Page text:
One evening I decided to try out a restaurant in Reykjavik that locals had told me about called Sægreifinn (The Sea Baron) which apparently had amazing lobster soup for a very affordable price. The Icelandic Krona was very expensive compared with the American dollar, so I was looking to watch my food budget for sure!  I walked in and ordered the famous lobster soup which came with fresh bread and butter, and I ordered an Icelandic beer, and sat down and ate to my heart’s content!  Let me tell you…..this was one of the best meals I have ever had!!  Absolutely delicious. Especially on a cold, Arctic winter night!

I was the only person in the restaurant at the time, and then a few moments later, this tall, dark, handsome guy walks in with long, dark, curly hair wearing a Canadian beanie. He ordered the same exact thing, minus the beer, and sat down and started eating. As the only other 2 people in the restaurant and traveling solo that night, we of course started chatting 🙂  We soon discovered we both were traveling alone and that his name was Sander.  He was a travel photographer and environmental photo journalist capturing the scenery in Iceland, and this was his third time there!  He had been in Iceland for a few months and was waiting out the stormy season in his current home on the west coast of Canada.   We were definitely kindred spirits and had such a great connection that we exchanged contact info and agreed to meet up to go to the geothermal hot tub together which we both had been wanting to do!

So the next evening, we met up and shared more stories while relaxing with the Icelandic locals in the naturally heated geothermal hot tub in Iceland’s capital city of Reykjavik.  It was so surreal, this experience.  It is one of the many reasons I love traveling alone.  Not only does it take courage, but it also opens up so many experiences that you wouldn’t necessarily get if you were with a group.  I’m grateful to have met so many incredible people around the world during my travels.

After hours of sharing stories of our travels and wilderness experiences and epic adventures, we headed to Sægreifinn (The Sea Baron) again for dinner.  Then, onward to a cafe for coffee and dessert.  I remember hugging Sander goodbye that last night in Iceland as we talked about how the Universe points us in the right direction through all the connections and synchronicities and points on our map.  It was incredible to meet such a like-minded soul and his story really touched me. We agreed to stay in touch and to write each other.  We gave each other the warmest hug and I waved goodbye on that cold, Arctic winter night as my bus arrived to take me back to my AirBNB.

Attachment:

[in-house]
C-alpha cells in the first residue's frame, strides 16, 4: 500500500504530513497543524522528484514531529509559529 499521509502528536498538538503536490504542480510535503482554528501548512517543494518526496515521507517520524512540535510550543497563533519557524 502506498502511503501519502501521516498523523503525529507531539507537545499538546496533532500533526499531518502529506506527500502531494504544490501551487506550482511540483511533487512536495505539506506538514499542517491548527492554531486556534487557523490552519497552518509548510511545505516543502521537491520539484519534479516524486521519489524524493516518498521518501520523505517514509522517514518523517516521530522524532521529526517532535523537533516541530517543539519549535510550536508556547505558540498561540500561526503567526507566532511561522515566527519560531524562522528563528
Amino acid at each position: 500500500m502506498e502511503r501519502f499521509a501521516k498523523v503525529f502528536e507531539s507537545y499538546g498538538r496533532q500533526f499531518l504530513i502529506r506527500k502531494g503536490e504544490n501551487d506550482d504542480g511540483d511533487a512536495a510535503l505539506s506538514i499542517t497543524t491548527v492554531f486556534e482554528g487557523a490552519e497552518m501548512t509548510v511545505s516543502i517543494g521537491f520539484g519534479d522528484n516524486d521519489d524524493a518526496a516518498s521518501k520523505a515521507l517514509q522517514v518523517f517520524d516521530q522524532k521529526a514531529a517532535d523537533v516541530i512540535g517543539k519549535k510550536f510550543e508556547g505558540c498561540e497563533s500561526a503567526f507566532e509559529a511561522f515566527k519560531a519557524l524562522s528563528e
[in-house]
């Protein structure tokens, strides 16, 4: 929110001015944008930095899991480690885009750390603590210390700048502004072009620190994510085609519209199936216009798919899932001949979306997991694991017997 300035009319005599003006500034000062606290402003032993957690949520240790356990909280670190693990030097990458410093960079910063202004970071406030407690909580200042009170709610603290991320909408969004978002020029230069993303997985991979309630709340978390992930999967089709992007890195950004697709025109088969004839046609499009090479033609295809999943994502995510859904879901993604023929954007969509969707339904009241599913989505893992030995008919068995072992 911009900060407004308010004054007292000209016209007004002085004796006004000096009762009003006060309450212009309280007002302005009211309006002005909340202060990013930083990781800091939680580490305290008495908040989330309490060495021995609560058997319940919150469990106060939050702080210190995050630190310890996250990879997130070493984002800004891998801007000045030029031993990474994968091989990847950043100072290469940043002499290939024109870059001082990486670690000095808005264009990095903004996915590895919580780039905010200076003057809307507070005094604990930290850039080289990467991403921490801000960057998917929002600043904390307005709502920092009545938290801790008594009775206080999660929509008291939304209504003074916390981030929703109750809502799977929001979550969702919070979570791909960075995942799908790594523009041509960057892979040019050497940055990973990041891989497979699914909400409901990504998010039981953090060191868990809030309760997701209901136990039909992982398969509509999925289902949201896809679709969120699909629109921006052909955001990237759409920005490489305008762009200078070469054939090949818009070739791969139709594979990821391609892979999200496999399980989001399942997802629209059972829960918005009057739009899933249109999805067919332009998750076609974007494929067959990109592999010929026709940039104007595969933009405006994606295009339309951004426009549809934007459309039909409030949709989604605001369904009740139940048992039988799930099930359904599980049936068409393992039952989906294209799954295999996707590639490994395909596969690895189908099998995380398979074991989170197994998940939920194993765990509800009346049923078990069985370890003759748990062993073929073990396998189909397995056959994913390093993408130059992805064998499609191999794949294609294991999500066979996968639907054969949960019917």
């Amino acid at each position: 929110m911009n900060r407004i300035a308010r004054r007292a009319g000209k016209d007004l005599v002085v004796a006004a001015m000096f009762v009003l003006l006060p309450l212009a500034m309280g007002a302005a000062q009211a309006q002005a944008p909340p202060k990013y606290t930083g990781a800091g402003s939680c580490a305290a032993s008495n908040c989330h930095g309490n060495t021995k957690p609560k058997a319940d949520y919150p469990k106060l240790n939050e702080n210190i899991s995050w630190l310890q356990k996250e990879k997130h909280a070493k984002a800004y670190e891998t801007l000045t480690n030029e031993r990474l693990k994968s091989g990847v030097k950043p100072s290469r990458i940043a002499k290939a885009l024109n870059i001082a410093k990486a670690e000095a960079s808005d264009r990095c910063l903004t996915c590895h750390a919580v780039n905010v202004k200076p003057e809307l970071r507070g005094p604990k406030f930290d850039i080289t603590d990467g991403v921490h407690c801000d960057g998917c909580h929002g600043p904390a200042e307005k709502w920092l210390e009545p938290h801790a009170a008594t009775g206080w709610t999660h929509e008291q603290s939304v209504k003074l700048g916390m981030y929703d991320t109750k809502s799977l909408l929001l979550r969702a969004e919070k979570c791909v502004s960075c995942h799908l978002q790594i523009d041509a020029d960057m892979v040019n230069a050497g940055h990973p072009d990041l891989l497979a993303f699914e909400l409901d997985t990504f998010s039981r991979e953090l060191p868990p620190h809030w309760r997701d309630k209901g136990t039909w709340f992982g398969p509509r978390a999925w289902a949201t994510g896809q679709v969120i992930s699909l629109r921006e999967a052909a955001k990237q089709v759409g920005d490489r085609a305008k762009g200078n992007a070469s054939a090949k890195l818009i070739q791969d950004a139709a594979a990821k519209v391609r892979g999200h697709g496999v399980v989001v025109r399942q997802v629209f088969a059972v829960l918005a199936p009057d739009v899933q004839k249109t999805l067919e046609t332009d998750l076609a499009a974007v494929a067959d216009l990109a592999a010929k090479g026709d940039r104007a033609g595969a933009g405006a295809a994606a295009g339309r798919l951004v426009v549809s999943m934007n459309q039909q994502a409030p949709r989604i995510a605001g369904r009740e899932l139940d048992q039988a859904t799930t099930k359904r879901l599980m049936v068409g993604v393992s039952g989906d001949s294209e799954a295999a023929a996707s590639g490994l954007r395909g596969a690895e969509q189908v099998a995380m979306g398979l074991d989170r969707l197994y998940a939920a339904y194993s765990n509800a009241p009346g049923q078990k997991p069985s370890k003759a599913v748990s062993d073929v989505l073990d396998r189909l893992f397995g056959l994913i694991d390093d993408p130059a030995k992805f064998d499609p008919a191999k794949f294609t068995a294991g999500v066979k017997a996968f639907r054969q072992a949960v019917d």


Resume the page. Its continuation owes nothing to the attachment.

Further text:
A few days later, I arrived home back in the States, spending one night in New York City before my flight out to Nashville the next day.  Arriving back home was definitely a reverse culture shock experience, after being immersed in French/European culture for 3 straight months.  I was thinking in French, slipping French words, stumbling to find the English words that I innately knew.  It was hilarious!  After studying and speaking French since I was 14 and being mostly fluent the past few years, I knew at that point, upon returning from France and this full immersion experience, that I had mastered the language.

The following 2 months back in the States were were filled with job applications, figuring out my next steps, and getting my bearings again after this incredible experience in Europe.  I had kept in touch with my new German/Indian friend, Sander, who had been living on Canada’s west coast for some 8 years now.  So he was basically Canadian.  But really, he was a global citizen, and I too felt like a global citizen. We don’t have to call one country home necessarily if we desire to explore and travel and choose a different way of life. He and I talked frequently during those 2 months; about our plans and both seeking direction for the right next steps on our path.  We talked about life, family, goals & dreams, what we wanted next, all of it.